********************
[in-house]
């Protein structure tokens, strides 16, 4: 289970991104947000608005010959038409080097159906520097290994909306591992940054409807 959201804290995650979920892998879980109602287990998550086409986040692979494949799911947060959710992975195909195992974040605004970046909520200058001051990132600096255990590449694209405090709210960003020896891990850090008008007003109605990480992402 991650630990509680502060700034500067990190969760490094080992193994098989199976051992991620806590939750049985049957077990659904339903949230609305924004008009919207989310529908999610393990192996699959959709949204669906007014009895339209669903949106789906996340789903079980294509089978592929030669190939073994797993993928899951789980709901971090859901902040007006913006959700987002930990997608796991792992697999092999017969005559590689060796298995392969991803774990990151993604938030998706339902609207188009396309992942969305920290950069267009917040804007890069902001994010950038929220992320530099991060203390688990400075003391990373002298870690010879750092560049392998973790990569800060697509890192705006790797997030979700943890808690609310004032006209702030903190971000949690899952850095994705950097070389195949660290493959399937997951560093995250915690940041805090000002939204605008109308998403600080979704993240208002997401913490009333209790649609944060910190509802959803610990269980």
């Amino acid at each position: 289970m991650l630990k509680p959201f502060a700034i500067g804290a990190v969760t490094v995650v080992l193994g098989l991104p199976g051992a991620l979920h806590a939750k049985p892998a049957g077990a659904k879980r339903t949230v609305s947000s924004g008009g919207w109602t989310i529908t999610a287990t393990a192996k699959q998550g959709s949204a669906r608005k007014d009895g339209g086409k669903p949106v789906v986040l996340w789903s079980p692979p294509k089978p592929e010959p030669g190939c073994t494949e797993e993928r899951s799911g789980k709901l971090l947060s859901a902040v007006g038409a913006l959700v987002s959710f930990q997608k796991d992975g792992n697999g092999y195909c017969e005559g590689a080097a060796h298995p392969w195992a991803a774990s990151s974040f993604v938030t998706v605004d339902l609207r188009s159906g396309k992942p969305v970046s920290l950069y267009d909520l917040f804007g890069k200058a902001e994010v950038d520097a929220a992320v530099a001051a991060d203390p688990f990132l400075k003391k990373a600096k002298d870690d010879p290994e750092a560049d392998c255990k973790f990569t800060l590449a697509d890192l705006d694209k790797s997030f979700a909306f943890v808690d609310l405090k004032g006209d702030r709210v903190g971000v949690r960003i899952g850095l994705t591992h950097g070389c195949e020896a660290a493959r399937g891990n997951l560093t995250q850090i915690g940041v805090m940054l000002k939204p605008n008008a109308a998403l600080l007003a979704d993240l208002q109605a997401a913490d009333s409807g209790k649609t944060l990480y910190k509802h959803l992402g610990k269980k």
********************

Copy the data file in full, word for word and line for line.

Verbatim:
[in-house]
């Protein structure tokens, strides 16, 4: 289970991104947000608005010959038409080097159906520097290994909306591992940054409807 959201804290995650979920892998879980109602287990998550086409986040692979494949799911947060959710992975195909195992974040605004970046909520200058001051990132600096255990590449694209405090709210960003020896891990850090008008007003109605990480992402 991650630990509680502060700034500067990190969760490094080992193994098989199976051992991620806590939750049985049957077990659904339903949230609305924004008009919207989310529908999610393990192996699959959709949204669906007014009895339209669903949106789906996340789903079980294509089978592929030669190939073994797993993928899951789980709901971090859901902040007006913006959700987002930990997608796991792992697999092999017969005559590689060796298995392969991803774990990151993604938030998706339902609207188009396309992942969305920290950069267009917040804007890069902001994010950038929220992320530099991060203390688990400075003391990373002298870690010879750092560049392998973790990569800060697509890192705006790797997030979700943890808690609310004032006209702030903190971000949690899952850095994705950097070389195949660290493959399937997951560093995250915690940041805090000002939204605008109308998403600080979704993240208002997401913490009333209790649609944060910190509802959803610990269980």
């Amino acid at each position: 289970m991650l630990k509680p959201f502060a700034i500067g804290a990190v969760t490094v995650v080992l193994g098989l991104p199976g051992a991620l979920h806590a939750k049985p892998a049957g077990a659904k879980r339903t949230v609305s947000s924004g008009g919207w109602t989310i529908t999610a287990t393990a192996k699959q998550g959709s949204a669906r608005k007014d009895g339209g086409k669903p949106v789906v986040l996340w789903s079980p692979p294509k089978p592929e010959p030669g190939c073994t494949e797993e993928r899951s799911g789980k709901l971090l947060s859901a902040v007006g038409a913006l959700v987002s959710f930990q997608k796991d992975g792992n697999g092999y195909c017969e005559g590689a080097a060796h298995p392969w195992a991803a774990s990151s974040f993604v938030t998706v605004d339902l609207r188009s159906g396309k992942p969305v970046s920290l950069y267009d909520l917040f804007g890069k200058a902001e994010v950038d520097a929220a992320v530099a001051a991060d203390p688990f990132l400075k003391k990373a600096k002298d870690d010879p290994e750092a560049d392998c255990k973790f990569t800060l590449a697509d890192l705006d694209k790797s997030f979700a909306f943890v808690d609310l405090k004032g006209d702030r709210v903190g971000v949690r960003i899952g850095l994705t591992h950097g070389c195949e020896a660290a493959r399937g891990n997951l560093t995250q850090i915690g940041v805090m940054l000002k939204p605008n008008a109308a998403l600080l007003a979704d993240l208002q109605a997401a913490d009333s409807g209790k649609t944060l990480y910190k509802h959803l992402g610990k269980k």